A much loved part of the British diet

For the first time in quite a long time we went to the pub early this evening and had – as well as beer, fish and chips. There is no chip shop in the village, so the Dolphin operates a chippy on Fridays. We’ve had take away fish and chips from them, over lockdown it was a weekly thing to queue up distantly with others and collect our pre-ordered meal safely from the kitchen window. We had a perfect meal tonight, everything freshly cooked, and with mushy peas. here’s something i wrote a while ago – not about fish and chips, but about fish fingers:

I can’t quite remember now, but somehow we ended up having a conversation about fish fingers. We didn’t have them very often at home – in fact, thinking about it, I only remember having them when I started having school dinners at secondary school. I guess in those days it was the cheapest fish, some other filler, and fried in lard – or maybe baked in the oven. I remember they were quite popular and were accompanied by chips which was a treat and not a daily offering. In our conversation we debated when we thought they had first arrived commercially, husband thought it was in the 50’s, I thought it was earlier. Surely, I said, people have been wrapping leftover odds and ends of fish in a coating and frying them for a very long time. He disagreed, and when I came to think about it, fish fingers as we know them depend on being frozen and freezing is only a relatively modern thing,

Later I looked up fish fingers, the history of, and went to Wikipedia:

Fish fingers (British English) or fish sticks (American English) are a processed food made using a whitefish, such as cod, hake, haddock or pollock, which has been battered or breaded. They are commonly available in the frozen food section of supermarkets. They can be baked in an oven, grilled, shallow fried, or deep-fried. The term “fish finger” is first referenced in a recipe given in a popular British magazine in 1900, and the dish is often considered symbolic of the United Kingdom.

I was right in thinking that the popularity, availability and quality of frozen food was what really made the fish finger the popular and beloved icon of British food and its advent was mainly post-war. As I’ve mentioned elsewhere, my dad worked for the Low Temperature Research Station in Cambridge, and although he and his colleagues were looking at the science of freezing, it was for food conservation, to give people better quality, a greater variety and safe food to eat. The man who changed the world’s diet by successfully and commercially producing frozen food of all sorts was Clarence Birdseye, a really remarkable man. Clarence was born in 1886 in New York and eventually became interested in food preservation, and learned from Inuit people he met that quick frozen fish, when defrosted tasted almost as good as fresh. Eventually, after much trial and many tribulations, he developed frozen food technology to a point where it could be commercially produced. He sold his successful company, but his name, although changed to Birds Eye remained as the well-known brand forever associated with fish fingers.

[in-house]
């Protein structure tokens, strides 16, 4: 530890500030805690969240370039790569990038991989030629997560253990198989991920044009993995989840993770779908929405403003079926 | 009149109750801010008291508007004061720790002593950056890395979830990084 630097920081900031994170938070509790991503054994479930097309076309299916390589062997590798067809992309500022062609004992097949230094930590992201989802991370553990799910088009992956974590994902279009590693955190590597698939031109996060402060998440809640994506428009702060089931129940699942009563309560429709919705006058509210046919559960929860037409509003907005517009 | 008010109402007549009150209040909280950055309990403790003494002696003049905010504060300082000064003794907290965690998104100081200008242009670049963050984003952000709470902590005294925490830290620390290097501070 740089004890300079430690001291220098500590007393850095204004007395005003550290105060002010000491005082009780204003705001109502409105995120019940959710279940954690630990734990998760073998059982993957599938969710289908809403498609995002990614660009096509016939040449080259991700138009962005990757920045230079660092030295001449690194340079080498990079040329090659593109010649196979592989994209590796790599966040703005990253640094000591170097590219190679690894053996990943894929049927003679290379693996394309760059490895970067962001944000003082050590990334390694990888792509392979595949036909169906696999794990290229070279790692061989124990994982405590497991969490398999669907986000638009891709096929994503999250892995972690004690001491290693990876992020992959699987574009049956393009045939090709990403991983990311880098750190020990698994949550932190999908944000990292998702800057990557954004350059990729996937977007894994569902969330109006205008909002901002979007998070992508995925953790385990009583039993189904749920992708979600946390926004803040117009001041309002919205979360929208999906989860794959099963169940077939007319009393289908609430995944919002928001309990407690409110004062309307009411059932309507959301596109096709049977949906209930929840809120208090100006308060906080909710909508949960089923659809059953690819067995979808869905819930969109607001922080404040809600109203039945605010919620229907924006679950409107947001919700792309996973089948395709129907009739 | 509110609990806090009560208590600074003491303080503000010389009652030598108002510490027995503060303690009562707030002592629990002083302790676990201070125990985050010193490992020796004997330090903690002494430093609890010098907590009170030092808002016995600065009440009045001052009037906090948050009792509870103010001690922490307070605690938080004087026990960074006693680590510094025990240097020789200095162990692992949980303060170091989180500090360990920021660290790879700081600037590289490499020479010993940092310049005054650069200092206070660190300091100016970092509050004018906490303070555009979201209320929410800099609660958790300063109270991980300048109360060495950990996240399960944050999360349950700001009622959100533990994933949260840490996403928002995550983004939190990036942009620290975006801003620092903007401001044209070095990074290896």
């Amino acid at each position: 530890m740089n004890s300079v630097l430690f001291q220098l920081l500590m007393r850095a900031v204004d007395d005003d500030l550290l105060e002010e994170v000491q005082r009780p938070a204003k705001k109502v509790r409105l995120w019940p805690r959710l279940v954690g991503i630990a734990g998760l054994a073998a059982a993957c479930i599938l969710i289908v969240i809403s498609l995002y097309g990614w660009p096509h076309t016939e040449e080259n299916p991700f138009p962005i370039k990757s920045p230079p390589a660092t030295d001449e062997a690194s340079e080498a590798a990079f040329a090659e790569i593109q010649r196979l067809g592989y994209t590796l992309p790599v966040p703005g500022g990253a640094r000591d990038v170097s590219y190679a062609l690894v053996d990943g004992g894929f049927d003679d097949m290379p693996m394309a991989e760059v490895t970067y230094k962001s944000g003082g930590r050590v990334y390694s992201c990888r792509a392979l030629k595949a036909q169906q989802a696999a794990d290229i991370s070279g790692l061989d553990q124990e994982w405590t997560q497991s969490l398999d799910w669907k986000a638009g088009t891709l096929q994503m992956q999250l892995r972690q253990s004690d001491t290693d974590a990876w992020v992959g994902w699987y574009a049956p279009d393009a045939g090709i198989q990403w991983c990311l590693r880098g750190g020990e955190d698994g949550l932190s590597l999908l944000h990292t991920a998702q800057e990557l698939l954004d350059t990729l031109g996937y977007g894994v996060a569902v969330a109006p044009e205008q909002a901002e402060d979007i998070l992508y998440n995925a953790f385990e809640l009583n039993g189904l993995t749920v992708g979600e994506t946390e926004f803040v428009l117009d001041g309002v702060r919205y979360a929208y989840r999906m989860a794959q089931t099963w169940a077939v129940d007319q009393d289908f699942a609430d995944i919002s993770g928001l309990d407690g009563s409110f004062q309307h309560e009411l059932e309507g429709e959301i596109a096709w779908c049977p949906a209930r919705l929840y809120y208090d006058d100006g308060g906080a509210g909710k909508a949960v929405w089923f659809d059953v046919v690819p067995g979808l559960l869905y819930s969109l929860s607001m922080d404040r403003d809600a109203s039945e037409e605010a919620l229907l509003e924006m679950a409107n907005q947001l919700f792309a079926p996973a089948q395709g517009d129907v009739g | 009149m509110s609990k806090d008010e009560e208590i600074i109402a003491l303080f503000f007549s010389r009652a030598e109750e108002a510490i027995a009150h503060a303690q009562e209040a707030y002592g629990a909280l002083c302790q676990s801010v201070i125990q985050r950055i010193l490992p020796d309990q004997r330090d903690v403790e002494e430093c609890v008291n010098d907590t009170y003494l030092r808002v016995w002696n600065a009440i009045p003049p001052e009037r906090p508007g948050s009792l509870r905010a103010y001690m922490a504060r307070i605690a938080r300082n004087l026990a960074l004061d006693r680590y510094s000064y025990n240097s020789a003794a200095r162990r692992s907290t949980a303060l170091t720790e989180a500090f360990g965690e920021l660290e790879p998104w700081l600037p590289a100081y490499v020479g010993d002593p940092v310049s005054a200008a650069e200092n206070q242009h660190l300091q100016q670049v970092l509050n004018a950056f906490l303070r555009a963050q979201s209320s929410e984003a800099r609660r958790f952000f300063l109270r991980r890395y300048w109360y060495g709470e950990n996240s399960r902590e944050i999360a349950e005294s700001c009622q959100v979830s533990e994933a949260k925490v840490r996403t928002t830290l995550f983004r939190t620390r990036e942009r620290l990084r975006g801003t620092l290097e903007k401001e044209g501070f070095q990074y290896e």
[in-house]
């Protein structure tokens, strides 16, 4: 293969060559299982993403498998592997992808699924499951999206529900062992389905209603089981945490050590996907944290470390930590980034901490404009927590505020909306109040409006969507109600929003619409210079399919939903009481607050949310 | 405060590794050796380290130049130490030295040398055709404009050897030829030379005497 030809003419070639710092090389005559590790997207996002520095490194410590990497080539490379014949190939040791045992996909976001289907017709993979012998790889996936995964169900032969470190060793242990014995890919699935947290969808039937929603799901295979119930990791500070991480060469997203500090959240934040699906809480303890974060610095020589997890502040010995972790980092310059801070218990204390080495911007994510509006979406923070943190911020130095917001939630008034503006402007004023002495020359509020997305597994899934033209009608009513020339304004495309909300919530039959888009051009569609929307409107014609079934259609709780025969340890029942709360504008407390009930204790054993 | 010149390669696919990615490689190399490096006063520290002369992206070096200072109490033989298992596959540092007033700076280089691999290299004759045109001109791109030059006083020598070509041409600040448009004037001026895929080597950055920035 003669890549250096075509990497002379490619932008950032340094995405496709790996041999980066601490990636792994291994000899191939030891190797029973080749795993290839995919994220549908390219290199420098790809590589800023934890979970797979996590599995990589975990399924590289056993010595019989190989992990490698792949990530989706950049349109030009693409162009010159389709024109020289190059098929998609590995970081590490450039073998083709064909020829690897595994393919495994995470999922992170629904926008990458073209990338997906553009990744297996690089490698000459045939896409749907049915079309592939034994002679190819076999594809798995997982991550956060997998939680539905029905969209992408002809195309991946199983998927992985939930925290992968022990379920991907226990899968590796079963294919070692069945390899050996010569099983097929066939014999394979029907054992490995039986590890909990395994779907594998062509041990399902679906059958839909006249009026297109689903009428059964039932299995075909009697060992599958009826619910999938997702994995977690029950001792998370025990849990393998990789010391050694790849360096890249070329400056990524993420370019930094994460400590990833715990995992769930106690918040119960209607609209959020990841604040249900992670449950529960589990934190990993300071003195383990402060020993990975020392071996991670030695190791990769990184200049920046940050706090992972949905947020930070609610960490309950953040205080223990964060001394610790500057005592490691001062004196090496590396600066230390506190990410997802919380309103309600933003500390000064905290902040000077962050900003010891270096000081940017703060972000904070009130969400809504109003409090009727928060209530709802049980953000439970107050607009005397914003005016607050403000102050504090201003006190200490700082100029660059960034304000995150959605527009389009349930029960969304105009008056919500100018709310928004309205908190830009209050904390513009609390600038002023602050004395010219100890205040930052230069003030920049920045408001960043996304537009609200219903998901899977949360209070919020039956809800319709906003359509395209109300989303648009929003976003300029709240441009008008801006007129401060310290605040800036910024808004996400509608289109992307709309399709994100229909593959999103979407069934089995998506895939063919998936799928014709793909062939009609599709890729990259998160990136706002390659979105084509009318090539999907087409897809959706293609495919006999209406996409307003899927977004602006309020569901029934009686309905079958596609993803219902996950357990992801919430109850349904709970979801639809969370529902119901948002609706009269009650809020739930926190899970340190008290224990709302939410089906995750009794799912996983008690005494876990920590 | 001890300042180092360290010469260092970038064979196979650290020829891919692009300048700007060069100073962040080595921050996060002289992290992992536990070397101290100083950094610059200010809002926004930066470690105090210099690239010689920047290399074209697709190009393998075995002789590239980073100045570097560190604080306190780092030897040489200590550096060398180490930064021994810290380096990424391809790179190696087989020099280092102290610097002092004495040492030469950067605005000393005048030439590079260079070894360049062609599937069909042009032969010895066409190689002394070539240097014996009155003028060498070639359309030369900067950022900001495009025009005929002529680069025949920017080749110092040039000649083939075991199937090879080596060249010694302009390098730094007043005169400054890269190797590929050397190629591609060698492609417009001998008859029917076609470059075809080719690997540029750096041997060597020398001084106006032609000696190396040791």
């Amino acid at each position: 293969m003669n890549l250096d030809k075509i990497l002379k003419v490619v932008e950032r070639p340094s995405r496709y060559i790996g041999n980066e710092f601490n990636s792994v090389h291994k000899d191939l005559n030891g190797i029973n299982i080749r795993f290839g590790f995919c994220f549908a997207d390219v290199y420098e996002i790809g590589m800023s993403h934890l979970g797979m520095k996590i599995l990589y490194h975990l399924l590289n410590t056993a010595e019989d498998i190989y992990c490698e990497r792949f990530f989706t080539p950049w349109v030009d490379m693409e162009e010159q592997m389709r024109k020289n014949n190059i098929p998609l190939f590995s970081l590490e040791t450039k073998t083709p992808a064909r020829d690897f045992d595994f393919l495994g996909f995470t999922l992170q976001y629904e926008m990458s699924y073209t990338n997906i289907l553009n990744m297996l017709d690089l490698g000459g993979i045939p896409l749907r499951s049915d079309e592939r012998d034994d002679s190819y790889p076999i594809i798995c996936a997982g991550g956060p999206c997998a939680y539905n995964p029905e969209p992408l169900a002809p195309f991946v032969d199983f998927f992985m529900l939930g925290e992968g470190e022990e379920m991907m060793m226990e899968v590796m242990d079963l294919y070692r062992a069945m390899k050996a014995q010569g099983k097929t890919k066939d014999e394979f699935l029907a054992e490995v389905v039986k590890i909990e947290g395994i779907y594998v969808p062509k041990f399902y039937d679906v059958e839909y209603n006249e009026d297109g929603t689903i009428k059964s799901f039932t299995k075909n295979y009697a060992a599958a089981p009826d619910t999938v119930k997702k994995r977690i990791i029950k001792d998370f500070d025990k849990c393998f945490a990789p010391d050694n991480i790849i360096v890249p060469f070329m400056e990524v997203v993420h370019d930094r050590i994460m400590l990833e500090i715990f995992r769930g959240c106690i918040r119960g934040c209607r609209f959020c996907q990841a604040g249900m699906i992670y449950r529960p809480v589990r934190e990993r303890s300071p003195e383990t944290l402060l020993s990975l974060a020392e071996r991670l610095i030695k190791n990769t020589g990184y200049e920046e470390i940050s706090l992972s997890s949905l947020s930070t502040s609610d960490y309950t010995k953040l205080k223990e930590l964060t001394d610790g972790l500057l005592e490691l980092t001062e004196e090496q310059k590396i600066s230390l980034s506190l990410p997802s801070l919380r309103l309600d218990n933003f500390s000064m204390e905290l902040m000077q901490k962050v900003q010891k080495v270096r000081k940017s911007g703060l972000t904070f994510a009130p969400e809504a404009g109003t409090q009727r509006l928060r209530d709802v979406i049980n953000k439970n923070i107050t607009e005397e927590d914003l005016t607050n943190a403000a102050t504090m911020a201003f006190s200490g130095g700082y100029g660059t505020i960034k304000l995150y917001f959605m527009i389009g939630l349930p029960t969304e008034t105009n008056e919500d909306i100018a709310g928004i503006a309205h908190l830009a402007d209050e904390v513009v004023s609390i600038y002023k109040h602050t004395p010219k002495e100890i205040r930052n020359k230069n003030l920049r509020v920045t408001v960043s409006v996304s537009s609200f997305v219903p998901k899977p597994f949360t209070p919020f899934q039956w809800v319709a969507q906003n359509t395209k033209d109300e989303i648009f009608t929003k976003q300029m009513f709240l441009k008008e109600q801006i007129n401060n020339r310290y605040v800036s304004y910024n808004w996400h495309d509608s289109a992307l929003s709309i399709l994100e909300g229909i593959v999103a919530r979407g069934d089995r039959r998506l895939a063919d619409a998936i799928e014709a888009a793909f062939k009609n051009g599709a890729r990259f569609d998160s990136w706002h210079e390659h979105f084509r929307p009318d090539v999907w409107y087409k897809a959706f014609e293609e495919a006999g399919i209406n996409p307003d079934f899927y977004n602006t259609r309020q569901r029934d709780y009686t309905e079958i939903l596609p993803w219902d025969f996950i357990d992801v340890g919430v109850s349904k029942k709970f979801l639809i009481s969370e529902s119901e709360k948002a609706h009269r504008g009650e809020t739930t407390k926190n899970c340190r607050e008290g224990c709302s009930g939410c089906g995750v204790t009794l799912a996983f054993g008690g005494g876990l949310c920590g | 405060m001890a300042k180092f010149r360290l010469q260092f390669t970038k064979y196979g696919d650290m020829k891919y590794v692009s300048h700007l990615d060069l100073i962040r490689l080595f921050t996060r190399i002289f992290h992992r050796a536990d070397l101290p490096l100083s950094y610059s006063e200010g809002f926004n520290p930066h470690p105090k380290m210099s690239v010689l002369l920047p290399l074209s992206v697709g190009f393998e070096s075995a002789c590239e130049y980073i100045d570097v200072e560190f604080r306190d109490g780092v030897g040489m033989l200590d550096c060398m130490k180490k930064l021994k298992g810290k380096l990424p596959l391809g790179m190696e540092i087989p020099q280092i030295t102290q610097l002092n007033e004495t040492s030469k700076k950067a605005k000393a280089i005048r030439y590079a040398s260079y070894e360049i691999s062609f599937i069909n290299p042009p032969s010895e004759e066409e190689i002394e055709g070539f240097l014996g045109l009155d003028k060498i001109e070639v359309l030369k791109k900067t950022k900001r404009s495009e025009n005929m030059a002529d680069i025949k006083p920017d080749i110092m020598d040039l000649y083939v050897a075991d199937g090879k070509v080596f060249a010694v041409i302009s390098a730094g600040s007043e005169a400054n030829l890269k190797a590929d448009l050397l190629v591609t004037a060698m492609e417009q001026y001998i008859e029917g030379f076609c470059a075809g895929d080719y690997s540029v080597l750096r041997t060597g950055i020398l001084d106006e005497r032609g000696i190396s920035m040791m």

Clarence died in 1956, so would never have known of how fish fingers became such an important and much loved part of the British diet. He certainly never knew, and probably could never imagine the fish finger sandwich. Is that even a thing in the USA? I guess the classic FFS (if you can have BLT, surely you can have FFS! …actually, maybe you can’t, thinking what else those three letters currently mean.) would be made with white sliced bread, and there maybe an argument by purists whether it should be thick-cut and whether it should be spread with butter or margarine, tomato sauce and fried fish fingers. I must conduct a survey amongst those family and friend who eat them, because it’s actually not something I enjoy, and it may be heresy, but I don’t particularly like fish fingers either!


  1. Klausbernd

    Dear Lois,
    thank you for this history of fish fingers. We always saw this as food for children. On the continent it’s a classic children’s food.
    Wishing you an easy weekend
    The Fab Four of Cley
    🙂 🙂 🙂 🙂

    Liked by 1 person

    1. Lois

      Thank you very much, dear Four, the weekend continues well with an interesting visit to Bristol where our son now lives – exploring new developments, and learning more history of our nearest city. I hope you all have a lovely rest of the weekend too! xx

      Liked by 1 person

  2. Rosie Scribblah

    Husb and I spent a wonderful fortnight in Pakistan a few years back, but by the end he was craving for a FFS with tomato ketchup. The food we’d had was spectacular but after two weeks of a rich diet, he was desperate for something plain, with carbs 😀

    Liked by 1 person

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